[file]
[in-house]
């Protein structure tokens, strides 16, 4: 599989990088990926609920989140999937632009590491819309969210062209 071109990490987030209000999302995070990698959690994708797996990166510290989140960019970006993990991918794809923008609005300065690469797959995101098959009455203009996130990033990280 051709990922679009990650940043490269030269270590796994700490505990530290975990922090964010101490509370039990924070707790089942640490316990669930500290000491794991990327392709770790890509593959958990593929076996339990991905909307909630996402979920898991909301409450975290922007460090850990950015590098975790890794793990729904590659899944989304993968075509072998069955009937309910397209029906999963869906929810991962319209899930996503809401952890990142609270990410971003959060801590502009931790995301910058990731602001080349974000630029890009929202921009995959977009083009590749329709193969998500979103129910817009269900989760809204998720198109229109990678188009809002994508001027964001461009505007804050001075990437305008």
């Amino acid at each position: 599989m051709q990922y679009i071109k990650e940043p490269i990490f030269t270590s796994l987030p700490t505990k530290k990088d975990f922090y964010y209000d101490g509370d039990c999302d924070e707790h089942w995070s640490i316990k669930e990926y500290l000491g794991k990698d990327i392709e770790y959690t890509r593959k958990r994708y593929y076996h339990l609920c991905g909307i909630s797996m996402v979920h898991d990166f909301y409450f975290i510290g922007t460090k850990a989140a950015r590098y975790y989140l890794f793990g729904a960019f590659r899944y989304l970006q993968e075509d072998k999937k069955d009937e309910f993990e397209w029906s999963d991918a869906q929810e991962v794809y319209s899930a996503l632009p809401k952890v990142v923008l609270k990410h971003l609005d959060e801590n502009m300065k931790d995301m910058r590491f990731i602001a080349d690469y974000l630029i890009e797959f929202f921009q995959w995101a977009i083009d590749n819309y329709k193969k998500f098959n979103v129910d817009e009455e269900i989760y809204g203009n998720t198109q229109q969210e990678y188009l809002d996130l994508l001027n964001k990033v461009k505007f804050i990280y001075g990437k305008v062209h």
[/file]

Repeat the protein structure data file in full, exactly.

[in-house]
């Protein structure tokens, strides 16, 4: 599989990088990926609920989140999937632009590491819309969210062209 071109990490987030209000999302995070990698959690994708797996990166510290989140960019970006993990991918794809923008609005300065690469797959995101098959009455203009996130990033990280 051709990922679009990650940043490269030269270590796994700490505990530290975990922090964010101490509370039990924070707790089942640490316990669930500290000491794991990327392709770790890509593959958990593929076996339990991905909307909630996402979920898991909301409450975290922007460090850990950015590098975790890794793990729904590659899944989304993968075509072998069955009937309910397209029906999963869906929810991962319209899930996503809401952890990142609270990410971003959060801590502009931790995301910058990731602001080349974000630029890009929202921009995959977009083009590749329709193969998500979103129910817009269900989760809204998720198109229109990678188009809002994508001027964001461009505007804050001075990437305008």
């Amino acid at each position: 599989m051709q990922y679009i071109k990650e940043p490269i990490f030269t270590s796994l987030p700490t505990k530290k990088d975990f922090y964010y209000d101490g509370d039990c999302d924070e707790h089942w995070s640490i316990k669930e990926y500290l000491g794991k990698d990327i392709e770790y959690t890509r593959k958990r994708y593929y076996h339990l609920c991905g909307i909630s797996m996402v979920h898991d990166f909301y409450f975290i510290g922007t460090k850990a989140a950015r590098y975790y989140l890794f793990g729904a960019f590659r899944y989304l970006q993968e075509d072998k999937k069955d009937e309910f993990e397209w029906s999963d991918a869906q929810e991962v794809y319209s899930a996503l632009p809401k952890v990142v923008l609270k990410h971003l609005d959060e801590n502009m300065k931790d995301m910058r590491f990731i602001a080349d690469y974000l630029i890009e797959f929202f921009q995959w995101a977009i083009d590749n819309y329709k193969k998500f098959n979103v129910d817009e009455e269900i989760y809204g203009n998720t198109q229109q969210e990678y188009l809002d996130l994508l001027n964001k990033v461009k505007f804050i990280y001075g990437k305008v062209h």